BOER WAR NARRATIVES OF THE CAPE COLONY-Synopsis
by Allen Duff.
These narratives are all people centred. They narrate the experiences of ordinary people who were overtaken by events which impacted considerably on their lives and which took some of their lives.
In the Mount Hope skirmish three young men of the George District Mounted Troop unexpectedly came face to face with the campaign-hardened veterans of General Jan Smuts’ commando. Chance and luck played their part along with Smuts’ sense of justice. One died, but the other two lived to be old men.
Scheepers attack on the train at Ganna siding is a dramatic narrative of night-time guerrilla warfare and the courage and dedication of railway employees.
The clash between Boer commandos and the soldiers of the Worcester regiment – known as Worcester Hill – is a well-known narrative. What is not well-known is the role played by the men who operated the machine gun and the Boers who captured it. This account narrates their personal experiences.
The Bamboesberg forms, in south-eastern South Africa, part of the extended mountain chain which demarcates the high interior plateau from the coastal region. The discovery of coal in the area and the establishment of the town of Molteno brought Englishman, Robert Blandy, to manage a number of coal mines. As the officer in charge of the district’s militia one of his tasks was to attempt the capture of Cape Rebels – Cape Colonists who sympathised with and actively supported the Boers. It was such a pursuit which resulted in his death in the high Bamboesberg.
Nicolaas van Wyk was one such Cape Rebel who was captured, tried and shot – as warning to others. Colesberg shop-owner, Thomas Jackson, photographed his execution. Over a hundred years later these photographs are published for the first time.
The final week of the Colesberg campaign saw British, Cape Colony and Australian forces from three states involved in numerous clashes which were adventurous and heated. The Victorian Tom Price – the only Australian to be given a command in the Boer War – led the Hanover Road Field Force which included Tasmanian Major Cyril Cameron. The advance of this force and the personal fortunes of Cameron are a fascinating narrative which occurs in a part of the Boer War which has been much neglected.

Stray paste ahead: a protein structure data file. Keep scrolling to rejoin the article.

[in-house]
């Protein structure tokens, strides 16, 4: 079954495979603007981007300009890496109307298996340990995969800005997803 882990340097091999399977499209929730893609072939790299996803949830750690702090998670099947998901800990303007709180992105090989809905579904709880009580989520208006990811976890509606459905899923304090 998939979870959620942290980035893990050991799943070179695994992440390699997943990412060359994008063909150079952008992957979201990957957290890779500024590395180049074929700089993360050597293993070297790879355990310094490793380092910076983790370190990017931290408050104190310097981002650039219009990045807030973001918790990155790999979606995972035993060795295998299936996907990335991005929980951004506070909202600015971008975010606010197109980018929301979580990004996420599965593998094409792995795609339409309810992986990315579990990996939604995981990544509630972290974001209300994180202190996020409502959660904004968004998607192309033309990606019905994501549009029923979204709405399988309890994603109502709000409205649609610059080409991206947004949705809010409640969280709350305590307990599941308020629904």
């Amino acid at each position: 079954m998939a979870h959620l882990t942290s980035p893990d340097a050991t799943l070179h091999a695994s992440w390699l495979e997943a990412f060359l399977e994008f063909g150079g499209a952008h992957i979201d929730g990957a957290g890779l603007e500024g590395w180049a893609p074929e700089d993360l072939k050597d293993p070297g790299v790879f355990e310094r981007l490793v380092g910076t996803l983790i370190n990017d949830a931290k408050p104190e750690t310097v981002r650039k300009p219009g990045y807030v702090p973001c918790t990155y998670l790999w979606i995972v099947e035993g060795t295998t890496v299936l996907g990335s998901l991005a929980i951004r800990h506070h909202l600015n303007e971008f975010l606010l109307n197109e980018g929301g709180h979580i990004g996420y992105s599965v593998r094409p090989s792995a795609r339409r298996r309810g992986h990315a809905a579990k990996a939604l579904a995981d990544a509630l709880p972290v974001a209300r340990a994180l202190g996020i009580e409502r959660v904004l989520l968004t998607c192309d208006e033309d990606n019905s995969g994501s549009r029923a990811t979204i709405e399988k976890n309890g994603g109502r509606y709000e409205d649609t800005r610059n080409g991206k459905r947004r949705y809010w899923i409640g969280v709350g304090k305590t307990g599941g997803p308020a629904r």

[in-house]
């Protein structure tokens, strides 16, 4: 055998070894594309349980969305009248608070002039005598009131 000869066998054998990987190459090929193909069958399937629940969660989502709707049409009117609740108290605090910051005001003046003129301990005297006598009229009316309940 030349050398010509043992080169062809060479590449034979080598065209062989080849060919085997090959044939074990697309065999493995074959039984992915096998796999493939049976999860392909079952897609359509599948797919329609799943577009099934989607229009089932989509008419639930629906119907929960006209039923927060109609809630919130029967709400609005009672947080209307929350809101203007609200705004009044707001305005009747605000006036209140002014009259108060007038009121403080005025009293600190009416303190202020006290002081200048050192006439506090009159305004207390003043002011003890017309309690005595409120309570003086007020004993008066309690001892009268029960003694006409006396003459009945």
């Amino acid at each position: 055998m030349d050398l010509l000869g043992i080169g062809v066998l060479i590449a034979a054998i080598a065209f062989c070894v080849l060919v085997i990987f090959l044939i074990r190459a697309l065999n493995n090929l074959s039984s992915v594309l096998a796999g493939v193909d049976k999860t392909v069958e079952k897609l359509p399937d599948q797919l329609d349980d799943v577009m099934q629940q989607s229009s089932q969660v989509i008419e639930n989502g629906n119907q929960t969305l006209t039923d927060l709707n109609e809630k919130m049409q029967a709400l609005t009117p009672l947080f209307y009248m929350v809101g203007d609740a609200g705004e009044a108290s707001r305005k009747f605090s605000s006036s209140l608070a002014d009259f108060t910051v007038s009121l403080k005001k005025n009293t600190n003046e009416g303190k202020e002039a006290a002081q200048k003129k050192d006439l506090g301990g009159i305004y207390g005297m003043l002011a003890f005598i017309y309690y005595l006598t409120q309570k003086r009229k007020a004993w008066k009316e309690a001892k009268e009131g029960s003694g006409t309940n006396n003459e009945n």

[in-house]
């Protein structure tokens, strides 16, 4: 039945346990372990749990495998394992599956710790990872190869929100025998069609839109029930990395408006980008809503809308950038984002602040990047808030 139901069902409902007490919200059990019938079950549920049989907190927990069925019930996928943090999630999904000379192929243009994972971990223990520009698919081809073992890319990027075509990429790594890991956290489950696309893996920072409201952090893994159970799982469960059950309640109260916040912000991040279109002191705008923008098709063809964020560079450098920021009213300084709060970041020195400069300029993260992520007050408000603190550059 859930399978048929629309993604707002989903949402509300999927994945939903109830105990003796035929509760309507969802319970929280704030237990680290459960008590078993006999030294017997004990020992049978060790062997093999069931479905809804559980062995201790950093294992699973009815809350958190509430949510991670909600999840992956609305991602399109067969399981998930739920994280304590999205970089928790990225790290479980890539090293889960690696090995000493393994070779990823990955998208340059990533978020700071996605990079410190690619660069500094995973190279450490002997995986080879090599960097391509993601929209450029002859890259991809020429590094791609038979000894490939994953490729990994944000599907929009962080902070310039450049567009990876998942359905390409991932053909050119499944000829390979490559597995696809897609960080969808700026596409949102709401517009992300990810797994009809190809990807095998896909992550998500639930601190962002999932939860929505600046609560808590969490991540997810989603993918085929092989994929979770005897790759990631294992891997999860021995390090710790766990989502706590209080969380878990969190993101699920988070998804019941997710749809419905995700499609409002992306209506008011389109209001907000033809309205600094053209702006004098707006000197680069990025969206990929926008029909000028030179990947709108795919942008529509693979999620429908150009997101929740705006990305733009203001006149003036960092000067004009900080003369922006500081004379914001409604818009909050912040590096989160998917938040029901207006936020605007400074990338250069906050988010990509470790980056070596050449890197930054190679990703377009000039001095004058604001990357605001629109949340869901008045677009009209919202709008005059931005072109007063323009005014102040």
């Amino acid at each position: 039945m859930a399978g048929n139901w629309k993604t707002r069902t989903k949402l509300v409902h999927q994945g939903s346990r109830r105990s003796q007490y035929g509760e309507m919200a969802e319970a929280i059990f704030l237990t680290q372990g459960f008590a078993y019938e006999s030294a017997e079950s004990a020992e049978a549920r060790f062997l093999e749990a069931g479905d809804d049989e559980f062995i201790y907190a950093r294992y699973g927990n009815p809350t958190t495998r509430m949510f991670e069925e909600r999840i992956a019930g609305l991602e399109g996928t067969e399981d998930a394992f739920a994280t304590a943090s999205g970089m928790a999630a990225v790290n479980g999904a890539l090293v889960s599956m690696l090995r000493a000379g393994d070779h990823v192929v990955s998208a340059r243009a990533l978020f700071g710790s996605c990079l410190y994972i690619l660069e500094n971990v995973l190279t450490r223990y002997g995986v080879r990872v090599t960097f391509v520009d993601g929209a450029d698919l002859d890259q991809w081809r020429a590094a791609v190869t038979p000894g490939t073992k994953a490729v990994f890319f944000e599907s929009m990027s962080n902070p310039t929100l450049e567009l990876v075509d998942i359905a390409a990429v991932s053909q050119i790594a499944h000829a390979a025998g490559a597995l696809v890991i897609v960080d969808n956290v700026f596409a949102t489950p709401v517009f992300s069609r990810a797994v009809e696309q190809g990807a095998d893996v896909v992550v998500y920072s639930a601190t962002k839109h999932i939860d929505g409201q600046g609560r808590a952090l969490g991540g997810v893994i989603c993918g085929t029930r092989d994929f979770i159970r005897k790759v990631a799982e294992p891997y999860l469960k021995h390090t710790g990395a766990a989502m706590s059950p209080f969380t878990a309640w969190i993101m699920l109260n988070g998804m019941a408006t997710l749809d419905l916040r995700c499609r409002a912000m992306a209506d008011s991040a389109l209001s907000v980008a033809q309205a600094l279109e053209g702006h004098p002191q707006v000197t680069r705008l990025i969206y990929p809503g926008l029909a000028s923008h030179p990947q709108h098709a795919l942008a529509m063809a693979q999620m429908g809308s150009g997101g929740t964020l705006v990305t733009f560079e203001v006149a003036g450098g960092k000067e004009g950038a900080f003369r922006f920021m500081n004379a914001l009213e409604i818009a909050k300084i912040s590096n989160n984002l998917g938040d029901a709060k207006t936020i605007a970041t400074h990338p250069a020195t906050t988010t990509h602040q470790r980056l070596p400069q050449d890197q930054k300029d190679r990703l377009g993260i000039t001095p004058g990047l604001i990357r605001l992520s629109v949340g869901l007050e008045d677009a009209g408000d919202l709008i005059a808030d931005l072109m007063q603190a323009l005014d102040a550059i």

There is also a chapter on the adventurous trek of a section of the 1st Western Australian contingent – led by Captain Oliver – to the southern Cape Colony’s coast through the Klein Karoo. This trek culminated in a day-long fight with Kritzinger’s commando on the farm Featherstonehaugh. The Australians were eventually forced to surrender as their ammunition ran out.
The two final chapters cover the fortunes of Wynand Malan and Willem Fouche and their commandos in the final days of the war. Their pursuit by and clashes with forces which greatly outnumbered them and their evasion of capture till the peace treaty was signed, are covered with comment.
The author on a number of occasions visited all the locations covered by these narratives. The book has many black and white historical photographs and scores of present-day large colour photographs so that the reader can experience almost first-hand the terrain and places where the narratives occurred.